The Folk-Lore Journal/Volume 7/A South African Red Riding Hood

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A SOUTH AFRICAN RED RIDING-HOOD.

THE following Bechuana tale has some points of likeness to the story of Little Red Riding-Hood. It was taken down by MM. Arbousset et Daumas (Voyage d'Exploration au Nord-est de la Colonie du Cap de Bonne Espérance. Paris, 1842. P. 119, sqq.)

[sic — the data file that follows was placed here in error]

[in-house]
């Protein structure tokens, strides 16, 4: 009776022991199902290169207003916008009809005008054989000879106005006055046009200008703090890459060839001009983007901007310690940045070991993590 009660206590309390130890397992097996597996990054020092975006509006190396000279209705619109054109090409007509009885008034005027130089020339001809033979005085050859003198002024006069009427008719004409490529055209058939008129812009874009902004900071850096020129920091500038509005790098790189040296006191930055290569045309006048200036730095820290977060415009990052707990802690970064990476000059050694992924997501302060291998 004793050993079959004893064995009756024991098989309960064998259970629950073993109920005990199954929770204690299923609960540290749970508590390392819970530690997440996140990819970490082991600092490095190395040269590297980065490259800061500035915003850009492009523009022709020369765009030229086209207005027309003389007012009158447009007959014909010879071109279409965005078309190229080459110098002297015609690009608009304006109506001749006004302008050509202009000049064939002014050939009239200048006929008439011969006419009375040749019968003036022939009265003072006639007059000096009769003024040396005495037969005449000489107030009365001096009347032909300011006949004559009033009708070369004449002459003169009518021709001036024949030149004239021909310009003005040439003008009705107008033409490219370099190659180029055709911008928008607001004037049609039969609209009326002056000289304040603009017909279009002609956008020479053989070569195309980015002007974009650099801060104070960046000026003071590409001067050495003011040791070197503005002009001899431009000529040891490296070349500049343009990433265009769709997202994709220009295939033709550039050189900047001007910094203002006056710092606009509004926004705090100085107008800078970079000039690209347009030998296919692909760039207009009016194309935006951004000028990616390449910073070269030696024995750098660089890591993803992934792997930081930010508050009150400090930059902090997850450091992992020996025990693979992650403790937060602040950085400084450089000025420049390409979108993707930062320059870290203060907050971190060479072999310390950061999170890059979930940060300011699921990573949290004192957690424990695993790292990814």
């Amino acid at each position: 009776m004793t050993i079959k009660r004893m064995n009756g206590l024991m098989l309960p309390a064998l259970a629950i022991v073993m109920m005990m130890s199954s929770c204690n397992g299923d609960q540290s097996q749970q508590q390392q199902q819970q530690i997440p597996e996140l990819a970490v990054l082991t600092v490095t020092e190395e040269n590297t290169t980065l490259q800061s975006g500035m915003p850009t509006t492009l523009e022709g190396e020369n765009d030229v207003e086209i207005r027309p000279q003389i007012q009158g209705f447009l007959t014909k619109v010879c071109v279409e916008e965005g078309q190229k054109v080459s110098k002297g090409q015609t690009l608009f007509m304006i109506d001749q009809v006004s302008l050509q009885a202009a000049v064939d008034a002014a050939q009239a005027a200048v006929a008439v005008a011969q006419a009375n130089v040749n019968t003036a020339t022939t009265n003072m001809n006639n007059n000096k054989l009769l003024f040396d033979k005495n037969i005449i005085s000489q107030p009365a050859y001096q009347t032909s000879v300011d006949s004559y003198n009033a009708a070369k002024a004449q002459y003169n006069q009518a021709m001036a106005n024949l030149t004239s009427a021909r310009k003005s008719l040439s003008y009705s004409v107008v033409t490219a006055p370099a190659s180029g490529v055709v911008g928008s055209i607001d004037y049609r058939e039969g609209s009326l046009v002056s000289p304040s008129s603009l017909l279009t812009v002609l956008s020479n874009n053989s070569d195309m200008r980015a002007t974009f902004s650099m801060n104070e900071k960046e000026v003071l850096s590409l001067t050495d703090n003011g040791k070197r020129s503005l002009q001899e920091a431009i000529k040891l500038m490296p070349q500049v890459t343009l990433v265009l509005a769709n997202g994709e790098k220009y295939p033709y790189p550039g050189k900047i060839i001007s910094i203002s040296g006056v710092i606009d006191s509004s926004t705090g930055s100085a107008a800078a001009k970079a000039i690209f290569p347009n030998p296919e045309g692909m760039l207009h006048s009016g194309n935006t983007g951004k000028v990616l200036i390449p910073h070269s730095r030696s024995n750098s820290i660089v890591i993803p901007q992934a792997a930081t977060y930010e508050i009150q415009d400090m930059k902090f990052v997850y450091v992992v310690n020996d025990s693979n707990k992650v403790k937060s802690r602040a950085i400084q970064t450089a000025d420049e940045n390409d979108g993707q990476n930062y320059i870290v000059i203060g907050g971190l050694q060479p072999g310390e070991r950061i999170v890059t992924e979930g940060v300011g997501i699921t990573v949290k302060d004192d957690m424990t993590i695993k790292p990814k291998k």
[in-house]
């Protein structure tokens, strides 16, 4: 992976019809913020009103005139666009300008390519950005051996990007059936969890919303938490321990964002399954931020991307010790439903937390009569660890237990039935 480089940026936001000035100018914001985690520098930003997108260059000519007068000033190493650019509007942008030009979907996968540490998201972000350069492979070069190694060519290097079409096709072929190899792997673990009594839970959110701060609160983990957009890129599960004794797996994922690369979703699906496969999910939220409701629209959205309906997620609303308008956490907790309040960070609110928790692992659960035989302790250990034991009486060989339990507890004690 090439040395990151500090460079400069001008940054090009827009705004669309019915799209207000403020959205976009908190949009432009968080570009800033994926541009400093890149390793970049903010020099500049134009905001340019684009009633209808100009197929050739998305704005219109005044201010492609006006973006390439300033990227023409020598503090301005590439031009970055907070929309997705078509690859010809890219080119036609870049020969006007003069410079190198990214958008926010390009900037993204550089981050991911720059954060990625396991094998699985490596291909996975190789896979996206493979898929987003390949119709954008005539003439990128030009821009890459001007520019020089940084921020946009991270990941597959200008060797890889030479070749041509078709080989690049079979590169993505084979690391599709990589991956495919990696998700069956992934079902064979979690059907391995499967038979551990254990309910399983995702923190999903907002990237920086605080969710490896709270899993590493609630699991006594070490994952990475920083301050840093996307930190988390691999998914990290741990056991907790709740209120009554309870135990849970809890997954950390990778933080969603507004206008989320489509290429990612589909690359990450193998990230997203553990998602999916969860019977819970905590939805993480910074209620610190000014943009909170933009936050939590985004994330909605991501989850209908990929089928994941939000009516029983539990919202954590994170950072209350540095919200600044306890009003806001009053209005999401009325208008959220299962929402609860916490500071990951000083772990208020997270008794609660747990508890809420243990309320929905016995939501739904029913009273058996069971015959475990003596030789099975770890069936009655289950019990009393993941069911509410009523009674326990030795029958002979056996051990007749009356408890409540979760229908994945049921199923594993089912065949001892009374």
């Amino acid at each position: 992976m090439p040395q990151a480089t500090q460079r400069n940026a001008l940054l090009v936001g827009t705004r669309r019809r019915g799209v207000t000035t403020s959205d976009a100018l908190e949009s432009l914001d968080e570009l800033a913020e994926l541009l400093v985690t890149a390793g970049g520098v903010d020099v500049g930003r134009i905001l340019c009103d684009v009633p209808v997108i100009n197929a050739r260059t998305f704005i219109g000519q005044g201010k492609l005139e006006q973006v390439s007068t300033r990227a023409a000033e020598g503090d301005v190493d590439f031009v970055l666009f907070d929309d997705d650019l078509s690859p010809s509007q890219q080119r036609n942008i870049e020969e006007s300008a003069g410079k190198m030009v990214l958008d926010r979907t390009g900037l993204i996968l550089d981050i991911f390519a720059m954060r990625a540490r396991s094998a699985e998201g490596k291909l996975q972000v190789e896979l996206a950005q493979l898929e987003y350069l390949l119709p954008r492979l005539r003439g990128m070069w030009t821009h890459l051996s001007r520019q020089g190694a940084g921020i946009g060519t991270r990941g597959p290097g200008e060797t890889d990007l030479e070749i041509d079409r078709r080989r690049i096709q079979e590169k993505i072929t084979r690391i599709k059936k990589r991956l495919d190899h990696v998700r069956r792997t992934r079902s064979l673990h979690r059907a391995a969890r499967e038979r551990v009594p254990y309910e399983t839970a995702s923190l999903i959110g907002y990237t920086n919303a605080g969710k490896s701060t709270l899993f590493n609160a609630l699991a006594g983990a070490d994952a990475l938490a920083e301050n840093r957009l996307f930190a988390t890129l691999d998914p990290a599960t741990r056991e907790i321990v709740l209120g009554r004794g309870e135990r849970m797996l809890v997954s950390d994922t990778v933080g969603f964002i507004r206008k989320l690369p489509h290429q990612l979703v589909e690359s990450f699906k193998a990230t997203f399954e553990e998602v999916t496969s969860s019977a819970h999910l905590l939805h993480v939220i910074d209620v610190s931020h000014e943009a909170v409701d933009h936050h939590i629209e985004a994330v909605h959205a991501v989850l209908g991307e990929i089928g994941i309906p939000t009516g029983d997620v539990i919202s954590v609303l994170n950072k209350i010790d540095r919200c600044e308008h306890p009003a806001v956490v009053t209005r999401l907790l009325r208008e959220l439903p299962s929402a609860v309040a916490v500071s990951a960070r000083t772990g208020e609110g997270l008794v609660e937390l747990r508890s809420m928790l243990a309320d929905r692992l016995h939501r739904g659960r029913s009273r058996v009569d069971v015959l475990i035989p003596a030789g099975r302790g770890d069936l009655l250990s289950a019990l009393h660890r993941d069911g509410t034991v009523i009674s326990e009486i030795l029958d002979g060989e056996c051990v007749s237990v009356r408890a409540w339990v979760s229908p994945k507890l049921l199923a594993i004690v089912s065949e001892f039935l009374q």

A man had a daughter called Tsélané. One day he set off with a his family and his flocks to seek fresh pastures. But his daughter would not go with him. She said to her mother, "I won't go. Our house is so pretty, with the white and red beads, that I can't leave it." Her mother said, "My child, since you are naughty, you may stay here all alone, but shut the door fast, in case the Marimos"—a tribe of cannibals—"come and eat you." With that she went away. But in a few days she came back, bringing food for her daughter. "Tsélané, my child, Tsélané, my child, take this bread, and eat it." "I hear my mother, I hear. My mother speaks like an ataga bird, like the tsuere coming out of the wood." For a long while the mother used thus to bring food to Tsélané. One day Tsélané heard a gruff voice saying, "Tsélané, my child, Tsélané, my child, take this bread and eat it." But she laughed and said, "That gruff voice is not my mother's voice; go away, naughty Marimo." The Marimo went away. He lit a big fire, took an iron hoe, made it red hot, and swallowed it to clear his voice. Then he came back and tried to beguile Tsélané again. But he could not, for his voice was still not soft enough. So he went and heated another hoe, and swallowed it red hot like the first. Then he came back and said in a still small voice, "Tsélané, my child, Tsélané, my chee-ild, take this bread and eat it." She thought it was her mother's voice, and opened the door. The Marimo put her in his bag and walked off. Soon he felt thirsty, and, leaving his bag to the care of some little girls, went to get some beer in a village. The girls, peeping into the bag, saw Tsélané in it, and ran to tell her mother, who happened to be near. The mother let her daughter out of the bag, and stuffed it instead with a dog, scorpions, vipers, bits of broken pots, and stones. "When the Marimo got home with his bag and opened it, meaning to cook and eat Tsélané, the dog and the vipers bit him, the scorpions stung him, the potsherds wounded him, and the stones bruised him. He rushed out, threw himself into a mud-heap, and was changed into a tree, in whose bark the bees made honey, and in spring the young girls came and gathered the honey to make honey-cakes.